Jaycar’s webpage for this product is here.

    The LCD is driven by an 8-bit parallel interface (plus 5 control lines), and the Micro SD card uses the Arduino’s SPI interface. Having a parallel interface to the LCD makes it relatively quick, but one downside of this product is that it uses virtually all available I/O pins on the Arduino Uno. Only 3 or 4 pins are left for you to use for other purposes.

    The LCD will apparently also work on an Arduino Mega (which will of course provide many spare I/O pins). However, be aware that the Micro SD card reader will not work on the Arduino Mega, as the SPI pins are on a different connector. I have read that you can re-configure the Arduino IDE so that the Arduino Mega instead uses a “SOFT SPI” option, but I haven’t tried this yet.

    It seems this product is in fact a re-badged version of the “mcufriend” product that is very common (and very cheap) on eBay.

    Both the Duinotech and mcufriend products seem to be derived from Version 1 of the Adafruit 2.8″ TFT LCD (Adafruit Product #376). Adafruit’s Product 376 has since been discontinued by Adafruit and replaced with 2 improved 2.8″ TFT LCD products, each of which now use an SPI interface instead to drive the LCD controller. One of these V2 products uses resistive touch (Product 1651), and the other one uses capacitive touch (Product 1947).

    Adafruit provided libraries for Product 376 (see the links as the bottom of Adafruit’s product page). However, the Adafruit TFT LCD library was written to support the controllers used in Product 376 (being ILI9325, ILI9328 or HX8347). The Duinotech/mcufriend product instead uses an ST7781 controller (which reports an ID number of 7783). This controller is NOT compatible with Adafruit’s stock TFT LCD library and is also NOT compatible with the stock Adafruit example TFT LCD programs that are included in the library subdirectory.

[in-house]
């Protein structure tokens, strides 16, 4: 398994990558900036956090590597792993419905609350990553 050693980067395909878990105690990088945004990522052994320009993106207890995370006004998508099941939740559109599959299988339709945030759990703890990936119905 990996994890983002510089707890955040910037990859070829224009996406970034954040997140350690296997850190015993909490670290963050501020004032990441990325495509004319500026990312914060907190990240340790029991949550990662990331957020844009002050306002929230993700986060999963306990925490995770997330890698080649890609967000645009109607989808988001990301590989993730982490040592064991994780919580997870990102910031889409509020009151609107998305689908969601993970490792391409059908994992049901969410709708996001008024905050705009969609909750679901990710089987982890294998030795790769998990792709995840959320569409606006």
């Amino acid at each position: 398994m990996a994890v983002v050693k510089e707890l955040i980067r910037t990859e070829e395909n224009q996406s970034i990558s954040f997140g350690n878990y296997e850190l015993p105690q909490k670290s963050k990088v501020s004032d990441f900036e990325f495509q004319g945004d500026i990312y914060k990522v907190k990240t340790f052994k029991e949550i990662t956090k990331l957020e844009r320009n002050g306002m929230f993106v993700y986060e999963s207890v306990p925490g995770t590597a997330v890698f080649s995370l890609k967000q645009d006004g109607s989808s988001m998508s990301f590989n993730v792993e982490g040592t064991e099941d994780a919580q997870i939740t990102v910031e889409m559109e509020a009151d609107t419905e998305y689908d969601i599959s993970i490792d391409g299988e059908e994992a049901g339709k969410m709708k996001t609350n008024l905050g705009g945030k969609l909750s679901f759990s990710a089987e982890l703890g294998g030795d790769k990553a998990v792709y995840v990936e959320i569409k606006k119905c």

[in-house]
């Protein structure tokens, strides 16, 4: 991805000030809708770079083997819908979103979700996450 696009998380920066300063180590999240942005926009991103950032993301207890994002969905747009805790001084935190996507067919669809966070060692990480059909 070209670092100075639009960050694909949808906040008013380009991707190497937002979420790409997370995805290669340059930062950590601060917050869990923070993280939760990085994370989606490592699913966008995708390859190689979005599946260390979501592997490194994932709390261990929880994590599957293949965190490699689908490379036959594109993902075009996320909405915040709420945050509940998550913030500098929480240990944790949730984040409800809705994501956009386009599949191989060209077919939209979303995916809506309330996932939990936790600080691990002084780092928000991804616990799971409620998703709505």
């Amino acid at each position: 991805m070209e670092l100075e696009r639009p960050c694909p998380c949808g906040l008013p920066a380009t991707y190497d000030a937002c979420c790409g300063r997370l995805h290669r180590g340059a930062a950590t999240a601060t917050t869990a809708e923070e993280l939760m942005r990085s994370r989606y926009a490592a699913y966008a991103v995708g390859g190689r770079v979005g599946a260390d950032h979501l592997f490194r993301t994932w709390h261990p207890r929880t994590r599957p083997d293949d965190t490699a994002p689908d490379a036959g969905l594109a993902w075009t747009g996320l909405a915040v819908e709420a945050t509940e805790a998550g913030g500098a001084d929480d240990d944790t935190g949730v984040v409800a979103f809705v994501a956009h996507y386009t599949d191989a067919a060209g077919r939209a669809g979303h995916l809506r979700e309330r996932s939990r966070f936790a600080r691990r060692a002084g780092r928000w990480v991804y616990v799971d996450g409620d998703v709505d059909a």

So you must use the Duinotech/mcufriend libraries AND their associated example programs instead.

    There are several web posts that provide modified TFTLCD libraries that are supposed to work with this board. None of them worked for me.

    However the good news is that I was able to get this board to work using the libraries and example sketches that were provided on the Jaycar product page (I just didn’t look closely enough there to notice them at first).

    Here are the files from Jaycar’s product page:


    NOTE: The example sketches that you want to use are those in the “XC4630v2” directory of the above ZIP file.